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Christmastime 2016

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dustrial. The village’s new legislation generally allows “taking retail to light industrial, not vice versa,” said Howie Ravikoff, vice president of M. Ravikoff Associates, which owns the building. Neversink Spirits products can be found all over New York, including Brooklyn, Manhattan, Queens, Westchester, Long Island and more. Their prices range from $30-$55. In Port Chester, Tarry Wine at 175 North Main St. and VarMax Liquor Pantry at 16 Putnam Ave. sell their spirits. No stores or restaurants in Rye Brook currently stock Neversink Spirits.

33 New Broad Street The two-story, 48,000square-foot light industrial building at 33 New Broad St., also called a flex space, is home to many other companies besides Neversink Spirits. They include: Beldotti Bakeries, also known as Good Bread Bakery, offers a full line of bakery goods such as cakes, pies, pastries, and more. This location is a bread factory and is not open to the public. Yoni Grayson De Vere Staging is all about property renovation, residential staging, design consultation and more. Their location on New Broad Street is their private warehouse showroom. It is open Wednesday from 10 a.m. to 4 p.m. and by private appointment. Hard Crack is a bakery that makes toffee cookies in mocha, chocolate chip and original toffee flavors. Their cookies are sold at Whole Foods in Port Chester. Maypro Industries manufactures and sells pharmaceuticals. Other companies in the building include Josam Foods LLC, York Fabrics LLC and Acacia.

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Customizing, which occupied the entire building for at least a decade. When the Ravikoffs bought 33 New Broad, Service Customizing was on the first floor and the second floor was vacant, Howie said. “Then we did what we do best—improve the property.” The Ravikoffs overhauled the entire upper level. “We gutted it and reconfigured it as flex space,” he said. “We have light industrial and warehousing. It was configured for multiple tenancies.” There are multiple tenants and industries—offices, showrooms, warehouses, bakeries and the distillery. Tenants have come and gone over the years— “welcome to real estate in Port Chester—but now we have a very stable building,” Howie said. The longest-term tenant is Good Bread Bakery, which has been there since the Ravikoffs bought the structure. “They were the first tenant to sign up after we gutted and reconfigured the upper level,” Howie said. “They were a small bakery on Greenwich Avenue that had outgrown their space, and we custom built their commercial bakery Rabino adjusts the steam levels on the distiller. Casey Watts|Westmore News here.” It has recently been bought out by the Beldotti by Premier Microwave, a government family of Stamford, Conn. “In this environment,” Howie said, defense contractor. “When we bought the building in “tenants [like Neversink Spirits] are 1999, my father picked up Premier outgrowing their space.” Howie said his father, Marvin, who Microwave and decided to call it The grew the family’s real estate business Premier Building,” Howie Ravikoff said. “It sort of goes along with his per- along with his mother, is still president of the company and “captain of the sonality.” For a time, the editorial and cir- ship.” Although he is semi-retired and culation offices of The Daily Item, a spends most of his time in Florida, he Gannett newspaper that covered Port remains involved where he wants to. Chester, occupied the entire building “The real estate in Port Chester flows through his veins,” Howie said. n before moving out in the 1980s. Then it was purchased by a comJananne Abel contributed pany that put your business’s name to this article. on pens and key chains called Service M. Ravikoff Associates Inc. is a real estate management firm that is open from 7 a.m. to 5 p.m. during the week and is closed on weekends. Called The Premier Building, 33 New Broad has been owned by the Ravikoff family since 1999. It was built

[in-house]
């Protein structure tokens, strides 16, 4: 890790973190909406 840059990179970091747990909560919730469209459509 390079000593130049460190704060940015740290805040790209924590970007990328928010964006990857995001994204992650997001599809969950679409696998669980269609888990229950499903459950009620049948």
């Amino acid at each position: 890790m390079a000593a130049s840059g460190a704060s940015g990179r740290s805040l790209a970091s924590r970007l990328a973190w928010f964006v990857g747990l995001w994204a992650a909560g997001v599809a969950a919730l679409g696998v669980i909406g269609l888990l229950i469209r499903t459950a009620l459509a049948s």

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Village Views


Salvation Army rings in the holiday season

P

ort Chester resident Dakota Davis stands on the sidewalk on Westchester Avenue near its intersection with North Main Street and rings a bell to collect donations for the Salvation Army. Many of these bell ringers can be seen on sidewalks and in front of businesses during the holidays. Casey Watts|Westmore News Christmastime 2016 21


Happy Holidays and

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Thank You!

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Village Views


A Newspaper Just For Your Village PORT C West

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Remembe a fallen so ring n

Mourn ing fam ily and friends ho a bench nor Joey with at Garib For the aldi Park photos , pag e 10

Make your voice hear d P.C

P.C. alumnu returns to s school

Zach Ta ylor ret urns to his alm a mater as a footba ll coach For the story, pag

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Five pair stolen sh s of oes P.C. ma n hid ne

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Port C gets a hester police muchneededstation upgrad Vol. 52

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Friday, No 48 • An edition of Westm vember 25 - Thurs ore News day, Decem